The finding of gastric NETs in 35% of the 44 cases of NETs pathologies found among all the pathologies processed at the Hospital El Tunal contrasts with the range of prevalence rates for stomach NETs of between 2% and 9% of all NETs usually reported in the literature. The usually reported prevalence rates are highest for NETs in the bowel, followed in order by bronchial NETs, NETs in the appendix and rectal NETs. This makes us emphasize again that, if gastric NETs are being detected on a daily basis, it is probably because of the expanding use of upper GI endoscopy.

The endoscopic diagnoses in this study were performed on patients who underwent the procedure for various reasons including dyspepsia, gastroesophageal reflux and other disturbances including anemia and nausea. As has happened in other studies, most of the tumors discovered were asymptomatic. In fact, they are usually discovered incidentally during endoscopic evaluations (11, 12).

In the present series, 95% of tumors were located in the proximal stomach (20% in the fundus, 75% in the corpus) and most were type I. These findings coincide with reports in the literature (11).

Our work is one of the largest series to demonstrate the greater effectiveness of endoscopic management of these tumors compared to surgery which was only used for one case (3.5%). This is significant when compared to the series of Gladdy (28) et al. in which surgery was used in 29% of cases and Borsch (29) which used surgery in 43% of cases.

In Table 3 we compare our study with the major series reported to date noting that the present study included 28 patients with type I NET gathered over only 5 years whereas Gladdy's series covered 22 years and two institutions while the Borsch series was in 24 institutions. In our series endoscopic treatment was used for 94.5% of all patients. Although follow up time has been shorter than in the other studies, the 4 year survival rate of 100% is similar.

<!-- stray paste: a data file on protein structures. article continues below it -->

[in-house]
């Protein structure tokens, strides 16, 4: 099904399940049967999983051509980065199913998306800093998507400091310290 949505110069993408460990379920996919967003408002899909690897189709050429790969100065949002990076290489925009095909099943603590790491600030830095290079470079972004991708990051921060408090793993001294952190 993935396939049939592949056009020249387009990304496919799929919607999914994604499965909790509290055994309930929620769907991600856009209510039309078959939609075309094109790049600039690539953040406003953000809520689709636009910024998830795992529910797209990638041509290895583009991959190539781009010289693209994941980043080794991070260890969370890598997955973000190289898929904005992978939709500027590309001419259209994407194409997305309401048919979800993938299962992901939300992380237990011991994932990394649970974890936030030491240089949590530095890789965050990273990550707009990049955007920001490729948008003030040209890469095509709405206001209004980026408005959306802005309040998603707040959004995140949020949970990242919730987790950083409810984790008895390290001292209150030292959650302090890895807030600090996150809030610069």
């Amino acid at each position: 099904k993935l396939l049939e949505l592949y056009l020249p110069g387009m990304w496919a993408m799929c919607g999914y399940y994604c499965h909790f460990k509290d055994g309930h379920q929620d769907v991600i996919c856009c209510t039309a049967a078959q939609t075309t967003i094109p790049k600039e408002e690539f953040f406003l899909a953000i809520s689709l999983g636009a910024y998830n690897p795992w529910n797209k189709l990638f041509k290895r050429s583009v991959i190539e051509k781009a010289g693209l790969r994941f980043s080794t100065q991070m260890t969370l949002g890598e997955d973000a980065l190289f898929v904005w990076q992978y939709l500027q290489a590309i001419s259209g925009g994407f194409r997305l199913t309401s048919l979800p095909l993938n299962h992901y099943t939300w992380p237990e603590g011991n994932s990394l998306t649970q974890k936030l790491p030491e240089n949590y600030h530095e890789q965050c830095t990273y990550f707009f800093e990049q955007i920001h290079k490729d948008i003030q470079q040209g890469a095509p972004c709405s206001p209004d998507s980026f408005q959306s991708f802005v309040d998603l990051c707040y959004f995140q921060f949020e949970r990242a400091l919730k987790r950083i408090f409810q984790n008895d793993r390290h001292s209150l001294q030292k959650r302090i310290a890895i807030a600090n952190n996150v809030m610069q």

Table 3. Series comparison of type I NET treatment.

As shown in various published series (28-33) there is a tendency to continue to manage these patients with surgery. This study shows that it is not necessary to take these radical measures as advances in endoscopes and accessories, plus the experience gained in this field allows us to treat the vast majority of these lesions without recourse to surgery. While antrectomies may be useful for the management of these patients since resection of the area which produces G cells can eradicate the stimulus to ECL cells and thus eradicate the tumor, an antrectomy is not free of surgical risks. Since it is major surgery, we must also take into account the subsequent possibility of morbidity (34). There are two reasons antrectomies may not be useful for patient management. One is the risk of error since the distal stomach and part of the duodenum must be resected. A poorly performed antrectomy can cause persistent hypergastrinemia. In addition, ECLs may become autonomous and no longer depend on the stimulation of gastrin that leads to persistence or recurrence of NETs (35, 36). Finally, performance of a gastrectomy does not exclude the patient from endoscopic follow.